As more drivers embrace electric vehicles, this Loves Park, Ill., company is helping homeowners, business owners and car dealerships to make the most of a budding opportunity.
When LED lighting was first introduced, the team at Thayer Energy Solutions made it a priority to learn about the energy-saving technology, its potential applications and how it could help customers save energy and money.
Thayer, based in Rockford, is now doing the same with electric vehicle chargers (EVCs).
Karl Arvidson, the company’s vice president of operations, believes Thayer can lead the way with EVCs just as it did with LED lighting.
“We realized the importance of having a company in our area educating customers about quality options for long-term solutions,” Arvidson says. “When we saw the opportunity growing for electric vehicle charging stations and saw the need in our area to build critical infrastructure for the transportation industry, we knew we could be the same asset to the community that we are with LED lighting.”
For nearly 34 years, Thayer has prided itself on finding the best long-term electrical solutions for a wide range of clients. Chuck Meyers, EVC specialist/energy consultant, was tasked with identifying the best EVCs for residential and commercial markets. Meyers’ top concern: Safety.
“We vetted 30 manufacturers and brought it down to the top five,” Meyers says. “We identified safety factors like electrical safety, fire safety, security measures and cybersecurity. It’s not just plugging into power.”
Thayer helps customers find the best universal EVC for their charging needs – and speeds.
“It’s an added expense,” notes owner Patti Thayer, who’s adding an electric Ford MACH-E to the company’s fleet and an EVC to charge it. “But, if you’re going to purchase an electric vehicle, you want a charger that’s going to do a good job and will last a long time.”
Level one chargers – typically supplied by automakers – are for home use and can be purchased at Thayer. They plug into a 15- or 20-amp wall outlet at 120VAC. An overnight charge produces enough power for 30 miles of range. Level two chargers run off 220VAC and offer 12 to 37 miles of range per hour of charge. And direct current fast chargers convert alternating current to direct current that’s delivered directly to the vehicle’s battery. These chargers can get the battery to 80% capacity in 15-30 minutes.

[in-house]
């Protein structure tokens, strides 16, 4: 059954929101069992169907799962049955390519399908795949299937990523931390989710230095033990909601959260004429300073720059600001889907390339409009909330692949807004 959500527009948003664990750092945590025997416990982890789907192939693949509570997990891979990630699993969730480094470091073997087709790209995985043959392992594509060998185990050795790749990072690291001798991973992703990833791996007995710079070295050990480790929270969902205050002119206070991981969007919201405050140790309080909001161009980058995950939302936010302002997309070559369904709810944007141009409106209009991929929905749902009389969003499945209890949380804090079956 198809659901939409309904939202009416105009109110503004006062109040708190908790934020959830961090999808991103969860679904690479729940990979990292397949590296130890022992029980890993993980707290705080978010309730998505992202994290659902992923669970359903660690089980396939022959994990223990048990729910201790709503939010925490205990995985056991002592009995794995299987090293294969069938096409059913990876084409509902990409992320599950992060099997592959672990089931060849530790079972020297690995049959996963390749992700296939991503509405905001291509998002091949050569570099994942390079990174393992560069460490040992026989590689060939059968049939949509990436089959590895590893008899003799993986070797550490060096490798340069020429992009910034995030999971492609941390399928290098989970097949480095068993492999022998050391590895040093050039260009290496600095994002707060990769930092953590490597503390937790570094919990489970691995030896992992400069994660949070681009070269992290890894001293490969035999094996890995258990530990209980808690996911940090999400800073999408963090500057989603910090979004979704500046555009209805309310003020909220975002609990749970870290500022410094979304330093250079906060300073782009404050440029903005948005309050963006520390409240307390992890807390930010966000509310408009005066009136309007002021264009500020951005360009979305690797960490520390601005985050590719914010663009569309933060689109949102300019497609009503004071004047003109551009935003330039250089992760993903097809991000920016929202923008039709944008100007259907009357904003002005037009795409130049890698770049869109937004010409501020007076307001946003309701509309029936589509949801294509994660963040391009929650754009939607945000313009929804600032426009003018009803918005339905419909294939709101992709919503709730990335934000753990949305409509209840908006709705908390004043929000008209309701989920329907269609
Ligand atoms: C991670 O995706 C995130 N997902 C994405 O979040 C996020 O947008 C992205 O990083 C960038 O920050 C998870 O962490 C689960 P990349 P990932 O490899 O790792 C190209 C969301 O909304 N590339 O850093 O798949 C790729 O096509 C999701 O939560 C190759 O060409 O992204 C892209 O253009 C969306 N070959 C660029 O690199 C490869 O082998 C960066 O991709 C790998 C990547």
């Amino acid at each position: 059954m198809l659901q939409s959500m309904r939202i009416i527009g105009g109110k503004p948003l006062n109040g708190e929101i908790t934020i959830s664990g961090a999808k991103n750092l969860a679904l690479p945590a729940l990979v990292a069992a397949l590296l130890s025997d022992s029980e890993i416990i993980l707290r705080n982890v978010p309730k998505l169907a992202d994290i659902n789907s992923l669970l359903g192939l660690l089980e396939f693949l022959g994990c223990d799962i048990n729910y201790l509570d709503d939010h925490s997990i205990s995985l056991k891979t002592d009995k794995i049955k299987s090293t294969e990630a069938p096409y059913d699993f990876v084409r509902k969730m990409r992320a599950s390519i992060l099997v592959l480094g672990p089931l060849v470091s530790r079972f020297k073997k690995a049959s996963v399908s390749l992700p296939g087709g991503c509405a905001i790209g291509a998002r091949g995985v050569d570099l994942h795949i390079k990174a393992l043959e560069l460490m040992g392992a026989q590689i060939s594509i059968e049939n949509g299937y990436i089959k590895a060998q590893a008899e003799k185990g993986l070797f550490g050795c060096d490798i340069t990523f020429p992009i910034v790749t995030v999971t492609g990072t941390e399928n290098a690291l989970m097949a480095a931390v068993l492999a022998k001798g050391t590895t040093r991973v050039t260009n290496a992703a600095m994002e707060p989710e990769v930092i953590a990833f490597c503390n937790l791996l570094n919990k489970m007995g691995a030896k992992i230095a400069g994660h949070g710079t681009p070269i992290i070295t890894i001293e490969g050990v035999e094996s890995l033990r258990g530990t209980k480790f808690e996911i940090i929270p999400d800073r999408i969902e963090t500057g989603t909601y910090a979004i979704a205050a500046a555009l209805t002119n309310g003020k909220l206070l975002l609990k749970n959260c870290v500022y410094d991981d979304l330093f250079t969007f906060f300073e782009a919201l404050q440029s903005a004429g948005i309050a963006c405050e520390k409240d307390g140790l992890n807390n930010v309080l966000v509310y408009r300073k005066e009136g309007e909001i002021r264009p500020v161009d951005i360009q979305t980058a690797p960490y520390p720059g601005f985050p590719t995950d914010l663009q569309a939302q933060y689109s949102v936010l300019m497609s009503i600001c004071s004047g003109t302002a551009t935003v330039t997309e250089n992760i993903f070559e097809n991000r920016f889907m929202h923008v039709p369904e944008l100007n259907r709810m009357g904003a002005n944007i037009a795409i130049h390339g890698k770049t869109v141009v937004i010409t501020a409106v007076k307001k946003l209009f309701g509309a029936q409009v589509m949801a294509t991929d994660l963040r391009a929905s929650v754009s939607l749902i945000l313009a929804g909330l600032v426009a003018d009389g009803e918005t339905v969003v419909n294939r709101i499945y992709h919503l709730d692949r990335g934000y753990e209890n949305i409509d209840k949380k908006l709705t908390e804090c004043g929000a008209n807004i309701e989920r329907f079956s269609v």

“All cars don’t charge at the same speeds,” Meyers says. “If someone with a Tesla calls us, we can install a Tesla charger, but you might change to another make of EV later. Our chargers are compatible with all of them. They don’t have to uninstall one and install another. We help people avoid that additional cost.”
Thayer has sold charging stations to auto dealerships, which usually opt for level two and direct current fast chargers for customer use. Demand is rising in the residential market, too, from single-family homes to large, multi-family buildings.
Retailers are seeing the value of investing in EVCs, as well.
“That’s where the revenue piece comes in,” Meyers says. “If a store wants to put in a level two or direct current fast charger, we can put them onto a network and set it up for payment methods so they can accept credit cards.”
Open-source apps map out locations of EVCs, including ones offering free charging. Those are usually installed by retailers who know people will likely patronize their stores or restaurants while their vehicles charge.
“The market is exploding,” Thayer says, pointing to current and prospective clients in northern Illinois and southern Wisconsin.
Meyers sees other types of growth, too.
“These chargers don’t only charge cars,” he says. “Harley-Davidson is making LiveWire electric motorcycles that use the same chargers we use. Lithium aircrafts are really taking off – literally. We’re seeing this product everywhere.”
Adds Thayer, “We’re creating opportunities. We’re excited and know that the future is now.”